This month, South Carolina Gov. Henry McMaster signed into law a bill that will reinstate the use of the electric chair in the state. The new law also allows people on death row to choose execution by firing squad.
The method of execution most recently used in our state was lethal injection. However, a shortage of lethal injection drugs ended that about a decade ago, and there have been no executions since.
Executions won’t resume any time soon. The Department of Corrections still has to work out the policy and protocols for both types of execution. Currently, 37 men are on death row in our state. Over half of those men are Black.
An exoneration after 70 years highlights the problem with executions
The reinstatement of the electric chair and the general problems that many people have with the death penalty brought back into the news the story of a Black 14-year-old South Carolina boy who was executed in the electric chair in 1944 for allegedly killing two white girls. The defendant was so small that adjustments had to be made to the chair for the execution to take place.
Seventy years later, a South Carolina judge vacated the conviction. A person who says he was with the boy at the time of the murders had finally come forward. Further, the judge determined that the boy’s confession was coerced. This case is just one more example of why executions are an unsound practice.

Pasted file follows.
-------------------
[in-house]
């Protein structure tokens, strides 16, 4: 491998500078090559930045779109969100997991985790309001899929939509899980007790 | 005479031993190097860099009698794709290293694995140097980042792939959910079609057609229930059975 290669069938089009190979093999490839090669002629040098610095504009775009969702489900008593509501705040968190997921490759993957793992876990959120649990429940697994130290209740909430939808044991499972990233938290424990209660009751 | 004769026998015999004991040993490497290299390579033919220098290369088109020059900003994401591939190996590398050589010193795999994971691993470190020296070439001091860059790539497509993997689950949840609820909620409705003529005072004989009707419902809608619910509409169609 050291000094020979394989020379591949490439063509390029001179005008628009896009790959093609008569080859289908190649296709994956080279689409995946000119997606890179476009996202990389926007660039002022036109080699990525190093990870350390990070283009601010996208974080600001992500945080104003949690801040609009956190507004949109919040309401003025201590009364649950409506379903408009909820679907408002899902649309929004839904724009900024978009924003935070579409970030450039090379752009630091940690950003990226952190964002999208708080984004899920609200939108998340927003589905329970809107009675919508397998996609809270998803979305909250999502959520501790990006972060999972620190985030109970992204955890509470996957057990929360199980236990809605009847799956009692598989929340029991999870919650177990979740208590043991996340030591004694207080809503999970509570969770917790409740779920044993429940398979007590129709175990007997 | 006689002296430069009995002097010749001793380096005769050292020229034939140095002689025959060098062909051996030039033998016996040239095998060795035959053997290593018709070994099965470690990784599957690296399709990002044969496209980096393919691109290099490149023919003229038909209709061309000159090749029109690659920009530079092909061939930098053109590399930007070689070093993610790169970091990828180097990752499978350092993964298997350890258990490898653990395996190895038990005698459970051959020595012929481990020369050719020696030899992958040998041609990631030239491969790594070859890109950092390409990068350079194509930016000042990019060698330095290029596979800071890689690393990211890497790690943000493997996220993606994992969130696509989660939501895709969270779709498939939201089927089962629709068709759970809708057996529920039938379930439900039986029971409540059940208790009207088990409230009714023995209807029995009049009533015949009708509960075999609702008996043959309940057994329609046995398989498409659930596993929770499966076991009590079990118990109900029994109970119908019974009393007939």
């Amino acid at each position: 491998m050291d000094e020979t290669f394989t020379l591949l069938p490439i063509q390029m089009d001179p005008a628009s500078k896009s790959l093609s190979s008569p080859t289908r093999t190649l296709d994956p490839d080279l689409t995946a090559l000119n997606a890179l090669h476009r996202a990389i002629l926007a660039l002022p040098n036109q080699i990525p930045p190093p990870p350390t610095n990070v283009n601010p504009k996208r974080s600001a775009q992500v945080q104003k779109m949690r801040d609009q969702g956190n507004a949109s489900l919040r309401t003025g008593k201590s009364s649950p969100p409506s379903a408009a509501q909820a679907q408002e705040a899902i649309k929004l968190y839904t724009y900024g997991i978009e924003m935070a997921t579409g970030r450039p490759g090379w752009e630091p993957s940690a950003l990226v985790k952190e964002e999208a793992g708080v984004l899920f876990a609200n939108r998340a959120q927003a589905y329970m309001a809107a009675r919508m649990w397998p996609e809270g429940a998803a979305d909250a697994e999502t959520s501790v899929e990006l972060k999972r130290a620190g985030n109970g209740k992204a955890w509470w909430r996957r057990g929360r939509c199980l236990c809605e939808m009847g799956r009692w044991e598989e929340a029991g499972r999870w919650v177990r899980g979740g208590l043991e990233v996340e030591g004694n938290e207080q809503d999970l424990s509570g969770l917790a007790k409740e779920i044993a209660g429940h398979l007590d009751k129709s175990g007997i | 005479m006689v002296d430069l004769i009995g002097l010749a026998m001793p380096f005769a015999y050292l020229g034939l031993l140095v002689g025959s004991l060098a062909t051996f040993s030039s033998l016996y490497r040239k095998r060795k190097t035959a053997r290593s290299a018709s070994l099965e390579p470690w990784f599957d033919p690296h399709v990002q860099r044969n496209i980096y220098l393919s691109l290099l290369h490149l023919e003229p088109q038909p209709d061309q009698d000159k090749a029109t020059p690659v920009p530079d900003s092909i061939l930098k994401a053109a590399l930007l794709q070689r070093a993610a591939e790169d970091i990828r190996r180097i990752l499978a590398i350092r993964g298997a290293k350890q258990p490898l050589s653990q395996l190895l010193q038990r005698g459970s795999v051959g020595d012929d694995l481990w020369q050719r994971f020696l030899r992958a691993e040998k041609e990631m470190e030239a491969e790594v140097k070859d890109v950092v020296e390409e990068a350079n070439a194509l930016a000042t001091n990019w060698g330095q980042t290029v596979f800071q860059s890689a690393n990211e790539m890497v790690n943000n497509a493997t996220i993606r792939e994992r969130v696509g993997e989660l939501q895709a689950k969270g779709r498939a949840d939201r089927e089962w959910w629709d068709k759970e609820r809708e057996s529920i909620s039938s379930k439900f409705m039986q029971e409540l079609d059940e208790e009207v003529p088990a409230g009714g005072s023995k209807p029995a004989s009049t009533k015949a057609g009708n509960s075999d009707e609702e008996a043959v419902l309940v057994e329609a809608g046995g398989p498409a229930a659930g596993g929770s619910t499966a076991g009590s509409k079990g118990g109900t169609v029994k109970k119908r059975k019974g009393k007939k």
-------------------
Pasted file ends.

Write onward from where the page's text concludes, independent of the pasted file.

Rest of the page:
Is the new law regarding executions constitutional?
The new law is expected to be challenged on constitutional grounds, as the legislation was challenged while it was being debated. One legislator, who’s an attorney, argued, “With the law as it was written at the time, these individuals made a decision: Do I plead guilty or take, maybe, a life sentence…or do I go to trial and risk death? And if I do go to trial, what kind of death am I facing?” He noted that if defendants had known their choices were the electric chair or a firing squad, their decisions might have been different.
Every day in this country, people are arrested and convicted for crimes they didn’t commit — and the government keeps ignoring the statistics that indicate many on death row are innocent. If you’re facing charges for a violent offense, there’s a lot at stake. Speak to an experienced attorney right away.